Michael McGarvie, in his role as Victorian Legal Services Commissioner (VLSC), reminded me of the high school prefect who once dobbed me in for not wearing my school tie home on the bus. He had his understanding of the rules, and was prepared to wield them as he pleased. But apparently the rules did not apply to him or to those he favoured.
I experienced the ‘high school prefect’ when I took an estate agent to task over his ignoring of the lawyer/client relationship, and concluded by telling him that he should change the name of his estate agency (the estate agent’s business name was ‘Half-percent Real Estate‘, and I had told the agent that he should have named his business ‘Half-wit Real Estate‘).
Mr McGarvie sent me a letter telling me that the estate agent’s complaint had been summarily dismissed, but he sent the estate agent a letter falsely stating that he would ‘warn’ me. I wrote to Mr McGarvie and requested that he should again write to the estate agent to confirm that no ‘warning’ was warranted and that no ‘warning’ had been given.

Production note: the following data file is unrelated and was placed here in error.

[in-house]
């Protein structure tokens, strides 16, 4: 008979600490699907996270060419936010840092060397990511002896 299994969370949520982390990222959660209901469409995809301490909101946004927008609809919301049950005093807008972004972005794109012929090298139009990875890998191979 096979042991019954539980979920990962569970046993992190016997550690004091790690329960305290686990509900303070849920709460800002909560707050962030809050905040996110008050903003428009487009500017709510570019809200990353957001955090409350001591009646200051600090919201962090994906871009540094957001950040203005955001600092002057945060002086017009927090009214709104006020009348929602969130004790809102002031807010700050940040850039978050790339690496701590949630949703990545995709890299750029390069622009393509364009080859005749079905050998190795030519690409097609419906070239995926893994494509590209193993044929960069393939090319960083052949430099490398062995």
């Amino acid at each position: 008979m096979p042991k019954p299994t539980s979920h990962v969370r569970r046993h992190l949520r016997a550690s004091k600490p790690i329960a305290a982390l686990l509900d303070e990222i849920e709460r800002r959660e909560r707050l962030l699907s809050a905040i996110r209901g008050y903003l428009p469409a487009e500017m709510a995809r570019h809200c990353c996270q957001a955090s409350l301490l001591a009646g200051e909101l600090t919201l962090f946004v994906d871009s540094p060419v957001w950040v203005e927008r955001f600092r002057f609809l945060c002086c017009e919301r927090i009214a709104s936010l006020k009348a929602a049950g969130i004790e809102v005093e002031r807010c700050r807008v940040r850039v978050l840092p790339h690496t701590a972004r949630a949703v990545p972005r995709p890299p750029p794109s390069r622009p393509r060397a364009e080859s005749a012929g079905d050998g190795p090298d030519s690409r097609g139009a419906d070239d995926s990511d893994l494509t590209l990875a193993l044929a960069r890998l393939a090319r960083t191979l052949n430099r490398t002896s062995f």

Although Mr McGarvie conceded that I had been denied natural justice in the circumstances, he refused to withdraw his false statement. I sensed that Mr McGarvie was not used to being held to account, and that it was not something he was likely to forget.
I believe that it was this very minor exchange that created an animosity that would affect Mr McGarvie’s judgement and give rise to decisions that would later generate allegations of corrupt conduct.
To be continued…